Jimmy Butler is not, by nature, an especially aggressive player. When he joined the Miami Heat for the 2019-20 season, he didn’t even lead the team in shot attempts. That honor belonged to undrafted rookie Kendrick Nunn. The 13.1 attempts he did take per game matched the total that his predecessor as the face of the Heat franchise — Dwyane Wade — took as a rookie in the 2003-04 season. The Heat have been tremendously successful with Butler by running Erik Spoelstra’s equal-opportunity offense. Entering this season, there was no reason to believe that was going to change.
The Heat did, after all, give Kyle Lowry a hefty three-year, $85 million deal. They re-signed Duncan Robinson for five years as well. Tyler Herro is well on his way to a bounce-back year after disappointing as a sophomore last season, and much to the delight of the organization after steadily pushing him to be more assertive, Bam Adebayo is averaging a career-high 20.6 points per game. That’s a lot of mouths to feed, but through six games, Butler is eating more than ever.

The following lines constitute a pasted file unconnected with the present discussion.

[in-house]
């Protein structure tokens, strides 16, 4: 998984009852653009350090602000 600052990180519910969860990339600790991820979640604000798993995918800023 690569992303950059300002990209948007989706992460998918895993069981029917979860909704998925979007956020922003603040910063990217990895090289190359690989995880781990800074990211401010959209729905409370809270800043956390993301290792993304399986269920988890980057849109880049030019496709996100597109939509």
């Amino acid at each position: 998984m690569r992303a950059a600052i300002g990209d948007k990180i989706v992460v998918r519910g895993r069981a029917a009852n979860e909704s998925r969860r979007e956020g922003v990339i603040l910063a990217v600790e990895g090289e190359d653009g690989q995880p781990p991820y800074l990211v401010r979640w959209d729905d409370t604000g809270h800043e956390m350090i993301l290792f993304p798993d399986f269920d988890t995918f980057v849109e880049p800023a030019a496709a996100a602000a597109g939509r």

In those six games, Butler is averaging career highs in both points (25.3) and field goal attempts (17). He’s shooting a career-best 52.9 percent from the field and 89.1 percent from the line. As the entire basketball world around him struggles to draw fouls with the league’s updated rules on offensive players initiating contact, Butler’s 7.7 free throw attempts per game are fourth in all of basketball and first among non-big men. He’s getting to the basket more at the age of 32 than he ever has. Not only are his 7.3 shots per game in the restricted area a new career high, but it currently places him in a tie for sixth place in all of basketball